SWI: Switzerland has also committed itself to Ukraine and is hosting the next reform conference in Lugano. Why this special engagement?

T.F.: It is about a protracted conflict in the middle of Europe. For Switzerland, as a small country, peace and security in Europe is particularly important.

And it’s not just a local conflict. It’s also a confrontation between East and West. These different interests collide with each other on the Contact Line [dividing government-controlled and non-government-controlled territories] in East Ukraine. I have been asked several times by European ambassadors and countries: is this the new Berlin Wall? My response to that is that there is no wall, but the dividing line is sharp and well monitored. That’s why a neutral state like Switzerland can play a central role.

Kai Reusser /

SWI: Ignazio Cassis is in Ukraine from October 27 to 29. What should be on his agenda?

T.F.: The trip is an excellent opportunity to bring up certain things at the highest level. For example, it has emerged that Ukraine has released [pro-Russian] separatists after a hard-negotiated prisoner exchange, but some cases have not been legally closed. As a result, these people continued to be listed as wanted on the Interior Ministry's website.

Some released separatists from Donetsk and Lugansk were even arrested again when they were visiting their families in Ukraine. That isn’t up to the standards of the rule of law. It would be important that Foreign Minister Cassis addresses this during his visit. However, he has to weigh whether he can go that far without jeopardising future collaboration with Ukraine.

SWI: Eastern Ukraine needs to be de-mined, and the separatist republics are also very poor economically. What role can Swiss development cooperation and humanitarian aid play?

R.F.: The economic prospects of self-proclaimed republics such as Donetsk and Lugansk are rather bleak. Swiss cooperation in Eastern Europe is only active in the western part of Ukraine. As mentioned, Switzerland is providing humanitarian aid to both sides but talking about development cooperation is only possible when there is a ceasefire.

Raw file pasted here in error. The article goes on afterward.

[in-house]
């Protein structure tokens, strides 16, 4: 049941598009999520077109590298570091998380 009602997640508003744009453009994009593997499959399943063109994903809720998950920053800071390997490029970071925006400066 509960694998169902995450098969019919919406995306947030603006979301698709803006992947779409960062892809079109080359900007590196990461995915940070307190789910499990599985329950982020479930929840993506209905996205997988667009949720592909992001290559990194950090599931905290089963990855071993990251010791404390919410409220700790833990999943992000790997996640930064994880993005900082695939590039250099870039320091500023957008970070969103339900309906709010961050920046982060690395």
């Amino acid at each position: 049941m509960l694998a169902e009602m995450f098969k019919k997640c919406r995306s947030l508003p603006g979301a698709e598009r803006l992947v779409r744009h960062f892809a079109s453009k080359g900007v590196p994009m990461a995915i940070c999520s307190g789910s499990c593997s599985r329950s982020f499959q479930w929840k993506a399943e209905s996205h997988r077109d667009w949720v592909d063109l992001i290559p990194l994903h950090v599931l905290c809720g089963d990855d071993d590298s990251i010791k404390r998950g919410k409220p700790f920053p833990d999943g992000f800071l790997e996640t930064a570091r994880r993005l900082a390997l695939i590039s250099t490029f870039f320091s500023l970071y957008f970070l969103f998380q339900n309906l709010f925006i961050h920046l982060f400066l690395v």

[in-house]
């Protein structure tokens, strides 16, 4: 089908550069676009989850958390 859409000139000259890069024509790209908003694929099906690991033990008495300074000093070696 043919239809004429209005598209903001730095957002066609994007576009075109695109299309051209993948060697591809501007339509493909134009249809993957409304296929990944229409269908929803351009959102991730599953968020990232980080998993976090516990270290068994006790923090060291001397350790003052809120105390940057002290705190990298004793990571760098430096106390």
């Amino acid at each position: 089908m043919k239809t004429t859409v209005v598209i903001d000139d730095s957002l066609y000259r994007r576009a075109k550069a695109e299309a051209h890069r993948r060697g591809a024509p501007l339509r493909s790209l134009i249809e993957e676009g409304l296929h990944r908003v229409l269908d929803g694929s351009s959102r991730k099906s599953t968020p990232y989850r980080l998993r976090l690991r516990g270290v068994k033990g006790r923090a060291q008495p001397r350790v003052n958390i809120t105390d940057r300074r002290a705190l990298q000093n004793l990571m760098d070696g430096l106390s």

But no such ceasefire is in sight. For me, it’s clear this conflict is likely to last a long time. I would call it a “tailor-made frozen conflict”. I fear that the separatist areas will be caught between two sides but belong to neither. Ultimately the West will end up paying [for the humanitarian situation].

SWI: Angela Merkel was the only one who could stand up to Vladimir Putin. What does her departure mean for Ukraine?

T.F.: It’s good that you say that so clearly. Over the years, Ukraine has counted heavily on Germany’s support in asserting its interests towards Moscow. Angela Merkel played a central role in the Normandy Quartet [a semi-official contact group between Russia, Germany, France and Ukraine on issues related to the Ukraine conflict]. There have been personnel changes. Of the government representatives at the time, only Putin remains. Of course, this doesn’t weaken him – on the contrary.

I personally experienced what that meant when Germany held the OSCE Chair in 2016, with Angela Merkel as chancellor and Walter Steinmeier as foreign minister. That was a duo with power. That massively strengthened the process in Minsk. We could take steps then that weren’t possible before or after. Unfortunately, this constellation hasn’t existed since then – and that says almost everything.

Toni Frisch

Toni Frisch started working in humanitarian aid in 1977, and then in 1980 in the Federal Department of Foreign Affairs (FDFA), where he later became ambassador. For many years he was a delegate for Swiss Humanitarian Aid and Deputy Director of the Swiss Agency for Development and Cooperation (SDC). After officially retiring from the foreign service, he took on the mandate of Coordinator of the Working Group on Humanitarian Issues in Eastern Ukraine for the Organization for Security and Co-operation in Europe (OSCE).

Source: FDFAExternal link